The entering audience can’t help but be slowly mesmerized by the steady drip, drip, drip, plunk, FLUSH sounds not-so-subtly enhancing the atmosphere, and undoubtedly subliminally urging the audience to answer the siren call of nature to avail themselves of the facilities before the house lights flash for last call before curtain.

The costumes designed by Bethany Marx are done to a “T”, for both toilet and toilette. In the case of the oppressed and pee-repressed citizens, you can almost see the rank stench billowing off the attire of the Great Unwashed—or at least Unrelieved– population gathered at Public Amenity #19, and her dressing of the corporate lackeys in the employ of Cladwell is spot-on. Caldwell B. Cladwell is most certainly clad well with stunning touches of turquoise against a literally shiny grey suit, and Miss Pennywise’s ensemble, accessorized with filthy toilet brush and a stunning belt headband, is worthy of awards. The stunning hot pink dress for Hope Cladwell perfectly embodies the character’s bright, hope-filled outlook on life…even when bound, gagged, and hobbled in the throes of a kidnapping. Kudos all around !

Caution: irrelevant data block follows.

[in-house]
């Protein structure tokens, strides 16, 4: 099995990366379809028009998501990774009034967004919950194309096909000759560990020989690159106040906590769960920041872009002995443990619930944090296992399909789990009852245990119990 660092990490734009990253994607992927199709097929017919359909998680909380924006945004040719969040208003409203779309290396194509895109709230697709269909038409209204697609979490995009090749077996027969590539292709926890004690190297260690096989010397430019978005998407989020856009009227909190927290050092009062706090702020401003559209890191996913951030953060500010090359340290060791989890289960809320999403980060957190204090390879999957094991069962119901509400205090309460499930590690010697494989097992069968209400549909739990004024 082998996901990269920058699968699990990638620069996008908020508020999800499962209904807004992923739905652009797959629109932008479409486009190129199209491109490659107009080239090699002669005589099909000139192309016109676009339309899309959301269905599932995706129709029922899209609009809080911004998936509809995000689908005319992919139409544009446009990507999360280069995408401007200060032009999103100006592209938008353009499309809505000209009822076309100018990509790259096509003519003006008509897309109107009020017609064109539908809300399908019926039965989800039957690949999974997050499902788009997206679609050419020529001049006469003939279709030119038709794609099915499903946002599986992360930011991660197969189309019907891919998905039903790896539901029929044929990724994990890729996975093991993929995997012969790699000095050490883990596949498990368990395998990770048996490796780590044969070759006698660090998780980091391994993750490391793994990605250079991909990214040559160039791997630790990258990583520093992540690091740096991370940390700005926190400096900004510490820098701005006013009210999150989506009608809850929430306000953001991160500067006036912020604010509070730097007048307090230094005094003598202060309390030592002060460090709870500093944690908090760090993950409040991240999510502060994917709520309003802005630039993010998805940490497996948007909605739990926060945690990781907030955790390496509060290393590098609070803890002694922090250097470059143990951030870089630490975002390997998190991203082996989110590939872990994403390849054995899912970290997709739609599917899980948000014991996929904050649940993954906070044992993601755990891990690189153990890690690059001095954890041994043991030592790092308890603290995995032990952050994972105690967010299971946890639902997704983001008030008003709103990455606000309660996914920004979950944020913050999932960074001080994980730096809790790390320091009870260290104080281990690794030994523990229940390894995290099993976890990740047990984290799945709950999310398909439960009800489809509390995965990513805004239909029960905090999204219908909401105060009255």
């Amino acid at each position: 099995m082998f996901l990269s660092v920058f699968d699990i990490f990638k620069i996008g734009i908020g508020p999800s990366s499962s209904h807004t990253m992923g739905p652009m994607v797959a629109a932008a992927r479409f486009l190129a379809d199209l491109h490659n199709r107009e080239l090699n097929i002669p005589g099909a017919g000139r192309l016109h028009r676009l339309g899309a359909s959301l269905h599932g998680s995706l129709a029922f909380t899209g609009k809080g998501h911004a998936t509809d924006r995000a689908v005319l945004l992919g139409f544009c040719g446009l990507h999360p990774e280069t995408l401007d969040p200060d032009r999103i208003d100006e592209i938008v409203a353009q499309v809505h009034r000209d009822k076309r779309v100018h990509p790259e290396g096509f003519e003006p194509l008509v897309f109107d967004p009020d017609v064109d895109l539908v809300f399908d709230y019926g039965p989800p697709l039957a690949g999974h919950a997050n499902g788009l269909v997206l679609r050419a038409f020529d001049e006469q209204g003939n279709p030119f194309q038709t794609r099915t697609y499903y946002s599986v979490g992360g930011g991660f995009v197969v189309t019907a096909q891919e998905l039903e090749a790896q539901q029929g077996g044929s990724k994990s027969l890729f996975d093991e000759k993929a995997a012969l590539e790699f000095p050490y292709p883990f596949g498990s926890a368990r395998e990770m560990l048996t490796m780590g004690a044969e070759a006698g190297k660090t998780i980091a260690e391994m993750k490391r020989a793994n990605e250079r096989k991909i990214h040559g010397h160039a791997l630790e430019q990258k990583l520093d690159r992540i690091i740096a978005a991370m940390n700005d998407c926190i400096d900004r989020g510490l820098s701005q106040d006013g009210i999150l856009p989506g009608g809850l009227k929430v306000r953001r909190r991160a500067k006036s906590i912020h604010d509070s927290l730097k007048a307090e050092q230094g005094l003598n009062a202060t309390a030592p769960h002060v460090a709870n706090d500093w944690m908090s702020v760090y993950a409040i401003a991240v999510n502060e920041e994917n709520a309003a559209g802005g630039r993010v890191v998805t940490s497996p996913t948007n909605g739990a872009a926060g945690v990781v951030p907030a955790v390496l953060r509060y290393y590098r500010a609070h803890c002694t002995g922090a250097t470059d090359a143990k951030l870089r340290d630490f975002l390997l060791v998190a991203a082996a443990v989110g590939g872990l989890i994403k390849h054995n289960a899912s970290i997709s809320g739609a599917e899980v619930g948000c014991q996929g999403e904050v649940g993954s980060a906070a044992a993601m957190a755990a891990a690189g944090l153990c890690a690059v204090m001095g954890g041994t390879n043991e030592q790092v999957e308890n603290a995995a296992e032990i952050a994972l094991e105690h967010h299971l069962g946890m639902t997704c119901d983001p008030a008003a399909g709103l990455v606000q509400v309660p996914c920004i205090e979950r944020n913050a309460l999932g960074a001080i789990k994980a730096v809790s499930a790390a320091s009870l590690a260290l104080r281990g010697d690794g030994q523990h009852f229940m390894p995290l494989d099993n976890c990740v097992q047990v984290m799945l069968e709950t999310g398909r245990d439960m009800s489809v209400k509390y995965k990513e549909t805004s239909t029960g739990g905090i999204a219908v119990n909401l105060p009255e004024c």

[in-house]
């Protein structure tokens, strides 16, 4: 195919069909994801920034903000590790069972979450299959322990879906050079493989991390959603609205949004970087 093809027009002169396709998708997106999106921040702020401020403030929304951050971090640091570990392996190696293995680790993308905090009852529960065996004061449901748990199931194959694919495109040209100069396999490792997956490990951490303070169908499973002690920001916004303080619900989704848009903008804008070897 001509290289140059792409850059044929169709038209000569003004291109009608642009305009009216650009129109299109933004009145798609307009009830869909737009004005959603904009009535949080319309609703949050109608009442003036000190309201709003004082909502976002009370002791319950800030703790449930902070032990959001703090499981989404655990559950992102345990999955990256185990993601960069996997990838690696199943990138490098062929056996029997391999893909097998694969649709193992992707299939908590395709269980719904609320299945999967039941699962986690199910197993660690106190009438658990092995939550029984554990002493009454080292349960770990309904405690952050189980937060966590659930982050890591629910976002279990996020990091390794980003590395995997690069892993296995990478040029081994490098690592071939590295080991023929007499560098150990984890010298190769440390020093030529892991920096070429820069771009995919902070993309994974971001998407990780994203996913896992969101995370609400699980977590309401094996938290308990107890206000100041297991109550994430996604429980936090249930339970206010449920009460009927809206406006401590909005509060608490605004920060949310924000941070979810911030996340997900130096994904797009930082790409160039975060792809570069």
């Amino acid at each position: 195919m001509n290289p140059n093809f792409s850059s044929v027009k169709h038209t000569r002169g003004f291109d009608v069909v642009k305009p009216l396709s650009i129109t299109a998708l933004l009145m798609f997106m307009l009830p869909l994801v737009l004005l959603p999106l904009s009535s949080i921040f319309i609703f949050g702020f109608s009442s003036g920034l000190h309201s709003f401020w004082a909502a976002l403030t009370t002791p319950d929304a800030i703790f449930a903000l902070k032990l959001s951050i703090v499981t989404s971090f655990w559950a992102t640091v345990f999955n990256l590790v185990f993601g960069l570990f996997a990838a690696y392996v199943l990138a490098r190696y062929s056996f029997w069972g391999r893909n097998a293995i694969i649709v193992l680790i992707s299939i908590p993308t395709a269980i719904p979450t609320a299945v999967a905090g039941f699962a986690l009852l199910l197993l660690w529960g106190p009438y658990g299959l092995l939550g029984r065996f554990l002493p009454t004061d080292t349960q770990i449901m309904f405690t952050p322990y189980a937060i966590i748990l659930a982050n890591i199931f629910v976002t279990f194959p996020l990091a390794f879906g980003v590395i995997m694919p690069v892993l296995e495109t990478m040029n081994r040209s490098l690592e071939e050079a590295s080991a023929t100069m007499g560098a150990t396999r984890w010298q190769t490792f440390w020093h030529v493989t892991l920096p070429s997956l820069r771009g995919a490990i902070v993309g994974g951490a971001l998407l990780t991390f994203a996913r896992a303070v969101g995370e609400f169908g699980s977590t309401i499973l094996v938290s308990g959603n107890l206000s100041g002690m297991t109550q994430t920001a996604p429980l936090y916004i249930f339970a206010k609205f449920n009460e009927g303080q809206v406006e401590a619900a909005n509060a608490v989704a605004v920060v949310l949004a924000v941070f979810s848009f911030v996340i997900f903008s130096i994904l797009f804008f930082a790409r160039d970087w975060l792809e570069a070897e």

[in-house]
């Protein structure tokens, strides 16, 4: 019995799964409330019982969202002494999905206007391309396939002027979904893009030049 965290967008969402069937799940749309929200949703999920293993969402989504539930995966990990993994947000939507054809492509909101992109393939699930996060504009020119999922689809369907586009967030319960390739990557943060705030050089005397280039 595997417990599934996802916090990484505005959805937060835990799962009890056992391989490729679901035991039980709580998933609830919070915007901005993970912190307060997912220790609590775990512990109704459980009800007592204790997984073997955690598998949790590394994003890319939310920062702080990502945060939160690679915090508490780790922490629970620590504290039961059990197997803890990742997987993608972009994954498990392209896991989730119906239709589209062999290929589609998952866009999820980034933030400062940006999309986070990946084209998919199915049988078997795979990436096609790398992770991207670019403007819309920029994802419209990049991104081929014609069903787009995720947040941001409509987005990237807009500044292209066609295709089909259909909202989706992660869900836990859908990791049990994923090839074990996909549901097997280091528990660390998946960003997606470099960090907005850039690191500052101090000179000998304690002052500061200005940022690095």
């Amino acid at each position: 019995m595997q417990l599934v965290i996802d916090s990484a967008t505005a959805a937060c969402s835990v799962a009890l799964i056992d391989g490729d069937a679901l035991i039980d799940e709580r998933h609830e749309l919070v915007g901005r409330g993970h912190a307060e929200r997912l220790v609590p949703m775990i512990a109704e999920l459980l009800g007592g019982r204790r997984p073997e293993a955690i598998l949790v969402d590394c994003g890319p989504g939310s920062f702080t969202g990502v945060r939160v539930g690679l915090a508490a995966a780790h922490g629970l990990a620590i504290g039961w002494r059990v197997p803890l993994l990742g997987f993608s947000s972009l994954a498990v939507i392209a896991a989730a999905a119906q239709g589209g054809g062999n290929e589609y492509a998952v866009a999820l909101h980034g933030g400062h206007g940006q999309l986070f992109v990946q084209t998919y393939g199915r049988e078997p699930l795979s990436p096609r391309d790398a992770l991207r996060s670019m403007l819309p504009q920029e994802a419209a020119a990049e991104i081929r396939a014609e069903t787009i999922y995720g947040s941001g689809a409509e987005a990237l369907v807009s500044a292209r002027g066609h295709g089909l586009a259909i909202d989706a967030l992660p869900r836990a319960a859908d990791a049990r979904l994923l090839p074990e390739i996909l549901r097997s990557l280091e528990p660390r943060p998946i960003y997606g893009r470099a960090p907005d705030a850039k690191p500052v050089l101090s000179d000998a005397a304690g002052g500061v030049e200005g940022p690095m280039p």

Choreographer Elizabeth McGuire has built a production where,particularly in Act 1, much of the physical action is more structured, precisely timed movement than actual dance moves. The ensemble cast does a brilliant job of executing these moments, none more so than with the slow-motion Act 1 Finale. Act 2 brings more “traditional” choreography, again done to perfection by the cast under McGuire’s obviously expert tutelage. “RunFreedom Run” is the highlight of Act 2, with perfectly executed moves.